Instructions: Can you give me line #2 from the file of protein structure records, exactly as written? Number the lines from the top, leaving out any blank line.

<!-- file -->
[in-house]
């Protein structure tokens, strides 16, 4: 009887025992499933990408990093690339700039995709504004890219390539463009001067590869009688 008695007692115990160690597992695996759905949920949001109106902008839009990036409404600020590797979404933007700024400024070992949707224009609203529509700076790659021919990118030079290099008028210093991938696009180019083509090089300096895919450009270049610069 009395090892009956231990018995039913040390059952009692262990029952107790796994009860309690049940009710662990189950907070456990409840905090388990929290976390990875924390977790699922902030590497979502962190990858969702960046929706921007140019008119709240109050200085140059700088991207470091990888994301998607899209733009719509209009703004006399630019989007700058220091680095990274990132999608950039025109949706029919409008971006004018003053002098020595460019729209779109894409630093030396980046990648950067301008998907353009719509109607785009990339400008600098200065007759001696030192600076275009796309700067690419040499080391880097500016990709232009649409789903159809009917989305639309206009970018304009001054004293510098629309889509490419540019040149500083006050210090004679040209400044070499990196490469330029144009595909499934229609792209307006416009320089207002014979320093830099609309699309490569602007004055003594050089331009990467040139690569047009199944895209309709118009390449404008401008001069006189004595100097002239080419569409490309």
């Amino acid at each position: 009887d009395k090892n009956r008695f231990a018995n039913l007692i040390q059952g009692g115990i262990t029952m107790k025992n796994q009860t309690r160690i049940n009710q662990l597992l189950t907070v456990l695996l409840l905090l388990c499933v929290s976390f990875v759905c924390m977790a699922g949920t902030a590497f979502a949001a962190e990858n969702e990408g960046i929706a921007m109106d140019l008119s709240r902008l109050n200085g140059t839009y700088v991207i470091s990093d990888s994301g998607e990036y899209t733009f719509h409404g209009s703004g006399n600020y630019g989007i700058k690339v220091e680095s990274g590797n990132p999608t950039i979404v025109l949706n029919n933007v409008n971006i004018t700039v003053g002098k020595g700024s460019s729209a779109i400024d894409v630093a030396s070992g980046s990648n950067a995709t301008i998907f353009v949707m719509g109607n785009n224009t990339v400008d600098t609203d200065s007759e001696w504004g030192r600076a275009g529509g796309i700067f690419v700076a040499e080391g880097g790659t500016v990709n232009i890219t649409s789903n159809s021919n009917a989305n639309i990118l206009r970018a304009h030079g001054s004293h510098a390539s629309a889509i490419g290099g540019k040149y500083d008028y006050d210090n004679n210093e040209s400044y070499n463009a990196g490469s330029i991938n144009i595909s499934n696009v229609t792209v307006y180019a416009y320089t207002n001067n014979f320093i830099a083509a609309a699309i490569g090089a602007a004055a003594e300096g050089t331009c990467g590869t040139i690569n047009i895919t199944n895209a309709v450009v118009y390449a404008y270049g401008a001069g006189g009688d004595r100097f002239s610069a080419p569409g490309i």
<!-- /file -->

């Protein structure tokens, strides 16, 4: 009887025992499933990408990093690339700039995709504004890219390539463009001067590869009688 008695007692115990160690597992695996759905949920949001109106902008839009990036409404600020590797979404933007700024400024070992949707224009609203529509700076790659021919990118030079290099008028210093991938696009180019083509090089300096895919450009270049610069 009395090892009956231990018995039913040390059952009692262990029952107790796994009860309690049940009710662990189950907070456990409840905090388990929290976390990875924390977790699922902030590497979502962190990858969702960046929706921007140019008119709240109050200085140059700088991207470091990888994301998607899209733009719509209009703004006399630019989007700058220091680095990274990132999608950039025109949706029919409008971006004018003053002098020595460019729209779109894409630093030396980046990648950067301008998907353009719509109607785009990339400008600098200065007759001696030192600076275009796309700067690419040499080391880097500016990709232009649409789903159809009917989305639309206009970018304009001054004293510098629309889509490419540019040149500083006050210090004679040209400044070499990196490469330029144009595909499934229609792209307006416009320089207002014979320093830099609309699309490569602007004055003594050089331009990467040139690569047009199944895209309709118009390449404008401008001069006189004595100097002239080419569409490309």